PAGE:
When Jennifer Holland was 38 weeks pregnant with her second child, she took her 15 month old to the doctor.
As little Ronan sat squirming in her lap, the doctor struggled to prise her son’s mouth open with a wooden tongue compressor in an attempt to shine a light down his throat.
The exchange got the stay at home mother-of-four thinking, and today Mrs Holland is the founder of a $15 million business called Throat Scope.
A throat scope is an all-in-one device that combines a disposable blade with a torch.
The instrument is designed to replace a standard wooden tongue compressor and torch – which require the use of two hands instead of one.
Despite having no medical background, 33-year-old Mrs Holland, who lives in Newcastle Australia and was previously a financial accountant, started to do some research online and that led her to create the first prototype of what would later become the Throat Scope.
‘The very first prototype was a piece of plastic – polycarbonate plastic – that I had lying around the house and a LED torch,’ Mrs Holland said.
‘I realised that the light transmitted through the plastic and I could produce a product that was very price-competitive with the wooden tongue compressor.’
Additionally, the device means that doctors have a free hand to hold a squirming child if they need to, she said.
The end result is the Throat Scope: a torch with a disposable blade that is placed inside the mouth.
In 2014, Mrs Holland appeared on the entrepreneurial television series Shark Tank to pitch her idea.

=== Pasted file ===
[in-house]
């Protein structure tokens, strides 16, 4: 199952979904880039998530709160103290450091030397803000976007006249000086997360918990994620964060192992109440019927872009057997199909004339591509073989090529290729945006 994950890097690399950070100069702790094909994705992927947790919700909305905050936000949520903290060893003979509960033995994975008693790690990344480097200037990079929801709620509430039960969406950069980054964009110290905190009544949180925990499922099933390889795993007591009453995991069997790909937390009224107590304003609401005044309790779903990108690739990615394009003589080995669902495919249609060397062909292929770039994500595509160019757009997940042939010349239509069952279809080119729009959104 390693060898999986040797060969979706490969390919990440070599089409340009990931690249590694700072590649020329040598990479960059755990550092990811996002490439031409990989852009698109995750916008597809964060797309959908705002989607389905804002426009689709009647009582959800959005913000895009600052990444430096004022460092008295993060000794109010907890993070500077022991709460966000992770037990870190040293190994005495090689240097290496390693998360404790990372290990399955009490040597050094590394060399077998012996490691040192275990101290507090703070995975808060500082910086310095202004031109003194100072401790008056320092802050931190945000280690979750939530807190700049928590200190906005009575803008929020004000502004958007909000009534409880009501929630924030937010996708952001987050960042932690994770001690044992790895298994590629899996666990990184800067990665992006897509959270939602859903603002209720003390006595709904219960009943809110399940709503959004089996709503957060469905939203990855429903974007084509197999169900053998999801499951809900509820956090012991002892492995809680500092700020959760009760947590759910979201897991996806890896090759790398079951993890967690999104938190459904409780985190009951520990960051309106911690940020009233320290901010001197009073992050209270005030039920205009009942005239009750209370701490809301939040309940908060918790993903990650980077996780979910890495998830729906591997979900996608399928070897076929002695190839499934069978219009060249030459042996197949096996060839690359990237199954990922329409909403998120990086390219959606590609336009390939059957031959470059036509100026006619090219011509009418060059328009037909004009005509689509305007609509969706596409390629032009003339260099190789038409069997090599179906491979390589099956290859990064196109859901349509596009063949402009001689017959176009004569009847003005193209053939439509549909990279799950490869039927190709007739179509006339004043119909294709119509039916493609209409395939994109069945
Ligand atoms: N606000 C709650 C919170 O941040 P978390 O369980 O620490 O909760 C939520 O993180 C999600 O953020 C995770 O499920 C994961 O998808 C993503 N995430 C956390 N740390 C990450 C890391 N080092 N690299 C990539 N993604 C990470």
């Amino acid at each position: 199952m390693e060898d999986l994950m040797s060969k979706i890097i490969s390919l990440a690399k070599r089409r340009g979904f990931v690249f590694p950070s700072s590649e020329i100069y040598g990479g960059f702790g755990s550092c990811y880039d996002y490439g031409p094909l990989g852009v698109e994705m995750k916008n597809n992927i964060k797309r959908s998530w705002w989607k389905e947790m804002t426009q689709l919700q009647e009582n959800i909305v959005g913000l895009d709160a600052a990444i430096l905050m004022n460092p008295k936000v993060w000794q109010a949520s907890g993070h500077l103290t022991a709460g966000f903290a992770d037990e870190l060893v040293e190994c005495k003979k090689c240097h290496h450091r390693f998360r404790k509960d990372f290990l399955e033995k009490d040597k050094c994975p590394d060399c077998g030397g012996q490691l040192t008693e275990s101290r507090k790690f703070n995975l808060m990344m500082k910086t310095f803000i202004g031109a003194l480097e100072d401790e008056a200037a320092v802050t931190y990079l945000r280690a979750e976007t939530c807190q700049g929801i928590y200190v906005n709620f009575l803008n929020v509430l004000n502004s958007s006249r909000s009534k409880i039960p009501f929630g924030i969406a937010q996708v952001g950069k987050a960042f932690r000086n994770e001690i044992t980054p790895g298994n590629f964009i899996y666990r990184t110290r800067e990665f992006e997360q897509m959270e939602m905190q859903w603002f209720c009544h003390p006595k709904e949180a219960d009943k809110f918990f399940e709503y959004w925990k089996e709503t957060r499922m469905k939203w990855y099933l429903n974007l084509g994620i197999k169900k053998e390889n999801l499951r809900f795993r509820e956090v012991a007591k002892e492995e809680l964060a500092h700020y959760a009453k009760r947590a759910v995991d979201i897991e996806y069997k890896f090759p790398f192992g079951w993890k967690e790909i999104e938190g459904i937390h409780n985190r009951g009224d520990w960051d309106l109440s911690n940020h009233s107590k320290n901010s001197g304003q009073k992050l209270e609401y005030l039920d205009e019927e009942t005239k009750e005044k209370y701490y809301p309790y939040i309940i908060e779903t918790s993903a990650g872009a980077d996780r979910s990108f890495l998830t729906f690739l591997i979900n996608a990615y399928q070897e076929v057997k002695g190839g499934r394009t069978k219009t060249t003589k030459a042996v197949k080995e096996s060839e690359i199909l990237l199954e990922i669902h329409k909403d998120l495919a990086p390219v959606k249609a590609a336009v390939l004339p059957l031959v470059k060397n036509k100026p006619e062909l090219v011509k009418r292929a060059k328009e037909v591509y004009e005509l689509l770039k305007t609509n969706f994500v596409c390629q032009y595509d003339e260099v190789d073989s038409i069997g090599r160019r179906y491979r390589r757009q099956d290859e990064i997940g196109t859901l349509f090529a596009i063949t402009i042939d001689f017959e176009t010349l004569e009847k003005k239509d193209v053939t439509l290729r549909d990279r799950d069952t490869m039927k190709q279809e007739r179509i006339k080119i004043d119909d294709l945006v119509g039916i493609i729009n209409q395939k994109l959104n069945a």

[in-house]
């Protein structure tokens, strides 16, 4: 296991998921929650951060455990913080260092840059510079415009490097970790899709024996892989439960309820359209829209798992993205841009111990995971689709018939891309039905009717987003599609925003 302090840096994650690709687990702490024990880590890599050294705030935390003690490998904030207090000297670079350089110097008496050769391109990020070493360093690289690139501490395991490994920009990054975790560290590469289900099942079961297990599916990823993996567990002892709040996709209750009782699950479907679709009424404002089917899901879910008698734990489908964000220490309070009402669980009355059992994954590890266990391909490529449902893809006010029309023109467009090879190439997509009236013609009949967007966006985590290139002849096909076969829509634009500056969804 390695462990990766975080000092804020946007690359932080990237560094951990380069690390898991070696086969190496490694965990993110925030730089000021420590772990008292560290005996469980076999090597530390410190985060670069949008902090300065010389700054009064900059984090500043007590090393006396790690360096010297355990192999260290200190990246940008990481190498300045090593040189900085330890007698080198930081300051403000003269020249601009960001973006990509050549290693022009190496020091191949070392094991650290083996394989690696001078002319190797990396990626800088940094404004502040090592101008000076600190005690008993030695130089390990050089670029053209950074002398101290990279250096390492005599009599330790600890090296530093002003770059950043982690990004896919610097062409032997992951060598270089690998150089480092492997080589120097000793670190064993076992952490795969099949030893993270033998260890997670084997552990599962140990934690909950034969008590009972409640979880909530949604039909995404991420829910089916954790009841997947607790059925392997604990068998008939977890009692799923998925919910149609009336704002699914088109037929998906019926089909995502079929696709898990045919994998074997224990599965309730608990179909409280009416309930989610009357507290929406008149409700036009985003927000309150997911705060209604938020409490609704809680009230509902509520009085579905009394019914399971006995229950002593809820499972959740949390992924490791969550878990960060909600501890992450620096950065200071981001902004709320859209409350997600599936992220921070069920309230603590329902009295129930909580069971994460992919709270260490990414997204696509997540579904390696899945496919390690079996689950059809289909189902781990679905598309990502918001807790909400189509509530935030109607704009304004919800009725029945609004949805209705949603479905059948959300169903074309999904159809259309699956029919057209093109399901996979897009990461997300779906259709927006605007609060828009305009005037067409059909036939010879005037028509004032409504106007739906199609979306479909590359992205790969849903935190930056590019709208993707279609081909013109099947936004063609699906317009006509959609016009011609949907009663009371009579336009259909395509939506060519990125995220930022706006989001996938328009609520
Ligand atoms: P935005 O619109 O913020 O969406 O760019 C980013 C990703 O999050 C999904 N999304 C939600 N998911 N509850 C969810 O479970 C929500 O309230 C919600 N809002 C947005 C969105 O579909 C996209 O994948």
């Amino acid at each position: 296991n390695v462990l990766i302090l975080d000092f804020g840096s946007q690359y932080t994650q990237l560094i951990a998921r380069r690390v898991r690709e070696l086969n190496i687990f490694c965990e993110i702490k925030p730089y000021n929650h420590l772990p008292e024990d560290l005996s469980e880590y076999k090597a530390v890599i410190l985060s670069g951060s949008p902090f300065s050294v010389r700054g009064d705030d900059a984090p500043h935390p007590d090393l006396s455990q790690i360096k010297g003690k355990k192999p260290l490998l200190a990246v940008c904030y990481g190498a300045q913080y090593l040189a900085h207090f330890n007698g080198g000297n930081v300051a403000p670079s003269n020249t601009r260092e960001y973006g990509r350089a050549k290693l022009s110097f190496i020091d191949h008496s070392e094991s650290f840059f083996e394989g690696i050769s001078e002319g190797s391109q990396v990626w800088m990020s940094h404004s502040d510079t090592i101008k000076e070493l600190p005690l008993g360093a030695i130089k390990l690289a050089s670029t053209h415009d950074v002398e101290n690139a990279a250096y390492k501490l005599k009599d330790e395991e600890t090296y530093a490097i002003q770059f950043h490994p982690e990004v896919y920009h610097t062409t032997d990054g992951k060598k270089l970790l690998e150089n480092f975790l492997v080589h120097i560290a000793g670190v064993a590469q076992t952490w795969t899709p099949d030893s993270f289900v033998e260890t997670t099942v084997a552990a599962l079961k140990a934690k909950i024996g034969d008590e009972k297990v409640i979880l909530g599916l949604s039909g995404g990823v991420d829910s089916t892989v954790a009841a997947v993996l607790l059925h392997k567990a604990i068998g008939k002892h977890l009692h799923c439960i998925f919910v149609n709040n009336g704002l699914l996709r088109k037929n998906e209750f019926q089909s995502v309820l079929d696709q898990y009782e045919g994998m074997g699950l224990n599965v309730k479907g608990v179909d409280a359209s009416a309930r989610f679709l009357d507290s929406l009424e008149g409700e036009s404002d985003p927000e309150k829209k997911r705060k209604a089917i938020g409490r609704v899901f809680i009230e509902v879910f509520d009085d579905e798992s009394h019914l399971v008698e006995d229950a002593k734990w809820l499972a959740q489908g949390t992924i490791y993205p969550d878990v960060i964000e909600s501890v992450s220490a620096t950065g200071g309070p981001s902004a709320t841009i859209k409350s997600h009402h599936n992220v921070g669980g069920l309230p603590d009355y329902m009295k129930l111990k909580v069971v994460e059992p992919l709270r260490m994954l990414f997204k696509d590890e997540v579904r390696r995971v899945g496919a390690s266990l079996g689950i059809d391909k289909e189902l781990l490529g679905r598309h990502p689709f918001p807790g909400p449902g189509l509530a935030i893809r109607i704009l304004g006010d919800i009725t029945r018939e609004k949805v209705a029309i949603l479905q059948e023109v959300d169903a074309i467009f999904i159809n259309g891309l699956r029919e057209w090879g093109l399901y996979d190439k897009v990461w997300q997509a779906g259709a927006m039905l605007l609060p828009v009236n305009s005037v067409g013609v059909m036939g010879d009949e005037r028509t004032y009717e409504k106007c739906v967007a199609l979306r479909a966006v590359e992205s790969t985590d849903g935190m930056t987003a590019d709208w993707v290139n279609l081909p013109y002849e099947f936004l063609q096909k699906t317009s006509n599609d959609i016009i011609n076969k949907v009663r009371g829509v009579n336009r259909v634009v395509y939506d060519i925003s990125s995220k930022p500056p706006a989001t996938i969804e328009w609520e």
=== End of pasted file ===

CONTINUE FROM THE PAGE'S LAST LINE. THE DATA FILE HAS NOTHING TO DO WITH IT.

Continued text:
Before walking out to meet the ‘sharks’, Mrs Holland said her nerves started to get the better of her, but her six-year-old son stepped in and said: ‘Mum you look after four of us every day, you can do this’.
‘It gave me the confidence,’ she said and the Throat Scope became the only pre-sales idea on that season of the series to land a deal.
After her success on the show, Mrs Holland put together a team and started commercialising the Throat Scope.
The product retails for 30 cents, making it a competitive alternative for the wooden tongue compressor that retails for four cents.
Throat Scope launched in 2015 and is estimated to be worth $15 million deal following a deal with medical distributor GIMA Italy that will launch the products in 140 different countries.
The product has also launched in Canada and is available in Chemmart pharmacies in Australia.
A Newcastle doctor also took Throat Scopes on a trip to Papua New Guinea.
Mrs Holland said the device was just as useful for parents at home as it was for hospitals or the local doctor.
She said she was reminded about the advantages of the device when her youngest daughter, two-year-old Isabella, was taken to hospital after the anaphylactic toddler smeared peanut butter on her face.
‘I watched while two nurses were holding her down as the doctor was trying to open her mouth, it was the same situation,’ she said.
At home, the device can be used for new teeth, to look at a sore throat for strep throat and even for ulcers.
‘Being a mum has given me all the foundations for the skills I needed in business,’ she added.
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